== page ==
Perú was the first country I visited in South America. For this fact alone, Perú holds a special place in my heart and among my travel experiences.
If you have wanted to visit Peru but just haven’t gotten on a plane to Lima yet, I hope this sample Perú itinerary motivates you to buy your ticket. And if the thought of traveling to Perú has yet to cross your mind? Well, I have a feeling that won’t be the case in a few minutes.
Unless you arrive by land from neighboring countries like Ecuador, Bolivia or Chile, your first stop will be Perú’s capital city of Lima.
Lima has less than a golden reputation among South American capital cities. Yet, while Lima is certainly no Rio or Santiago, it’s a charming, interesting city with loads of culture and natural beauty.
I recommend spending three full days in Lima. Stay in Miraflores, where you can easily explore the city’s most cosmopolitan district, and quickly walk down to beaches like Costa Verde, which is covered in smooth, black rocks instead of sands.
Then, travel by collectivo or taxi to Lima’s historical center, where you can pass at least a day. Dine in a cevichería overlooking the bright yellow Plaza de Armas, or take a guided tour of the creepy catacombs, which date back to the days of the Conquistadors.
Arequipa and The Colca Canyon
Since, as Perú’s capital, Lima is the best-connected point in the country, you have many onward options from Lima — and I’ll get to all of them later! For now, however, we’re going to follow the path that I did: After you’ve had your fill of Lima, take an overnight bus to Arequipa.
Perú’s “white” city, Arequipa is the country’s second largest, although it is admittedly much smaller than Lima. It’s also a lot higher, situated on a plateau in Perú’s arid southwest, so you can expect it to be a fair bit cooler than Lima. I recommend spending a full day exploring Arequipa.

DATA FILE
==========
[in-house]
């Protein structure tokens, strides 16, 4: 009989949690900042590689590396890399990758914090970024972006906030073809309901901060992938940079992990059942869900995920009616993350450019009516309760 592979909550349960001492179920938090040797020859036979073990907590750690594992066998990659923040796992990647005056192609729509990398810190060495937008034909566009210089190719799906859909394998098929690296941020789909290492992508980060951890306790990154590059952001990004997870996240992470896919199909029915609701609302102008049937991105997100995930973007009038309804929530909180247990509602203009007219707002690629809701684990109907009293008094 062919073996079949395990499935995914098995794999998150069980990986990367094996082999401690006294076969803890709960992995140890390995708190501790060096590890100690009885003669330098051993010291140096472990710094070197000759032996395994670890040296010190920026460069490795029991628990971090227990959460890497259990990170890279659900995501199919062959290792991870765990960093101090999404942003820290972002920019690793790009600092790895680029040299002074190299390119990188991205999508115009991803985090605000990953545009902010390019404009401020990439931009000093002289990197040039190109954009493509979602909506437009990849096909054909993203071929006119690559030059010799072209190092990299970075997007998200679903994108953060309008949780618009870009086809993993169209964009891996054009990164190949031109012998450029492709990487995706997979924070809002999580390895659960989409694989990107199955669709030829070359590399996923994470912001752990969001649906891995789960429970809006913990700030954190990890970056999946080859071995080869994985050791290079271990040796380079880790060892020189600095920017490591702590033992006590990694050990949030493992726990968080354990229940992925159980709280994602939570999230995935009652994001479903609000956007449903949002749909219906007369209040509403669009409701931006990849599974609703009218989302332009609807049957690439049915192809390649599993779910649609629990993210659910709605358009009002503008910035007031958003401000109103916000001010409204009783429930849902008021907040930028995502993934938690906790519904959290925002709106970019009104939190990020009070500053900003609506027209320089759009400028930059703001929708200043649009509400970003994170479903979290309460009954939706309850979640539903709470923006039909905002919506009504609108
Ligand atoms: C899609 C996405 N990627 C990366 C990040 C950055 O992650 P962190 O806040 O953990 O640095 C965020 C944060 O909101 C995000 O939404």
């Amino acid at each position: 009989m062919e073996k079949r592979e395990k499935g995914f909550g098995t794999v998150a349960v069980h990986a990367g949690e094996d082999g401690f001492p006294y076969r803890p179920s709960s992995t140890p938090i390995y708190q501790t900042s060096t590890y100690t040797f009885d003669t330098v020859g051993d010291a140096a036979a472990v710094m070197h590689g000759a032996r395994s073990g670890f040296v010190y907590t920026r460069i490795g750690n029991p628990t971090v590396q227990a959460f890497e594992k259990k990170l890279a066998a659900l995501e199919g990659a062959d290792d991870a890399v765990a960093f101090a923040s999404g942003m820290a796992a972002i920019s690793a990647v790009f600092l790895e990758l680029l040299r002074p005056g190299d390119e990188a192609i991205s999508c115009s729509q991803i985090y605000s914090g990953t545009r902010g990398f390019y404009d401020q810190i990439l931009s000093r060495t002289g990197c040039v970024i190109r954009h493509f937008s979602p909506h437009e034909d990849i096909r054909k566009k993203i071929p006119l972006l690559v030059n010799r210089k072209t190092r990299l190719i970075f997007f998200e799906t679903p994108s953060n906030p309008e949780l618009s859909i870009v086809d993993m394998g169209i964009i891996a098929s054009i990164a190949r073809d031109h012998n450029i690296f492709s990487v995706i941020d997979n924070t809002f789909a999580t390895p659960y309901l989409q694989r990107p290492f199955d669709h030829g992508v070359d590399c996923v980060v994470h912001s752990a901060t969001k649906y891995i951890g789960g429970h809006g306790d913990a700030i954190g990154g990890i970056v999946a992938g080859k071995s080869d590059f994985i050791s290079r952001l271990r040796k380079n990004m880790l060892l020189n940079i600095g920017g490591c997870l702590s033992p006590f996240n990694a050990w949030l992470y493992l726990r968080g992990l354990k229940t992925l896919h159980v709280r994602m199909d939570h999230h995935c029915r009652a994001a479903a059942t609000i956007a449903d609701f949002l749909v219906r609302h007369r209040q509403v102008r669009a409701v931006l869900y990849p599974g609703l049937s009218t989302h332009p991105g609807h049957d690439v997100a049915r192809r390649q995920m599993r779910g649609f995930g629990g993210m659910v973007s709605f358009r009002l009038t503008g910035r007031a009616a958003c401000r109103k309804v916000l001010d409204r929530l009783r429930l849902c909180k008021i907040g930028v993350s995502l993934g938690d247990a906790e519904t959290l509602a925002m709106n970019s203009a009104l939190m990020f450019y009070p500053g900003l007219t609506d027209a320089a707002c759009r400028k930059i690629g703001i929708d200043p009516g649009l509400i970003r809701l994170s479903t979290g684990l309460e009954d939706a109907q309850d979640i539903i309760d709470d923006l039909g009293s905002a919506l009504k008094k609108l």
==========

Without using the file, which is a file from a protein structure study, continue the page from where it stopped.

The main attraction of Arequipa is the Colca Canyon, which is Peru’s equivalent of the Grand Canyon. If you’re strapped for time, you can take a day trip to Colca Canyon, which departs Arequipa at 3 a.m. and returns in early evening.
But if you have the time, I recommend spending two or three days at the Canyon and in the surrounding Colca Valley. In addition to spectacular views and the opportunity to see the rare Andean condor, you can enjoy the warm hospitality of indigenous Inca people in towns like Yanque.
Cusco, Machu Picchu and the Sacred Valley
At this point, I’m going to assume you’re about a week into your Perú journey. I’m also going to assume you love being in the mountains, and have found a way to deal with altitude sickness which will probably involve chewing coca leaves. (Don’t worry — they’re not really cocaine.)
With these assumptions in mind, I’m going to recommend that you travel east from Arequipa toward Cusco, which is probably the most visited city/region of Perú. The former capital of the Incas, the city of Cusco itself is stunning, sprawled over the side of a mountain and home to some of the friendliest people I’ve ever met.
But Cusco is more than just an amazing city — it’s a bonafide tourist hub! Most notably, Cusco is the closest major city to Machu Picchu. Whether you do like I did and see Machu Picchu or embark on the famous “Inca Trail” (or, the less famous “Jungle Trek”), Cusco is the place to start your journey.
Want to see something a little less cliché? Travel to Sacred Valley which is near Urubamba. The use of the word “sacred” in the valley’s name is anything but sacrilege — it’s among the most beautiful places I’ve seen!
Secondary Perú Destinations
If you’ve followed my suggestions up to this point, your two weeks in Perú is up — sad face! But if you’ve got more time, there are plenty of other places and things to see in Perú.
Iquitos and the Amazon
After two weeks in Perú, you’ve probably accepted a fact that was among the hardest for me to swallow: Perú is a (mostly) cold country! Thankfully, a 90-minute flight from Lima to the Amazon city of Iquitos, a hub for jungle ecotourism, proves this generality wrong.
Puno and Lake Titicaca
Many travelers ascribe ownership of Lake Titicaca to Bolivia, since the scenery and indigenous culture of the world’s highest lake is more characteristic of Bolivia than of Perú. Regardless of whether you use Lake Titicaca as an entry point to Bolivia or simply make it a stop on your Perú trip, it’s a one-of-a-kind experience that’s very much worth having.
Perú’s Pacific Coast
Hate the jungle but still want tropical warmth? Not to worry. Perú has several hundred kilometers of Pacific coastline, from balmy Mancorá in the north, to slightly-inland hotspots like Ica (famous for sandboarding) and Pisco (famous for the Peruvian rum that makes national drink Pisco Sour).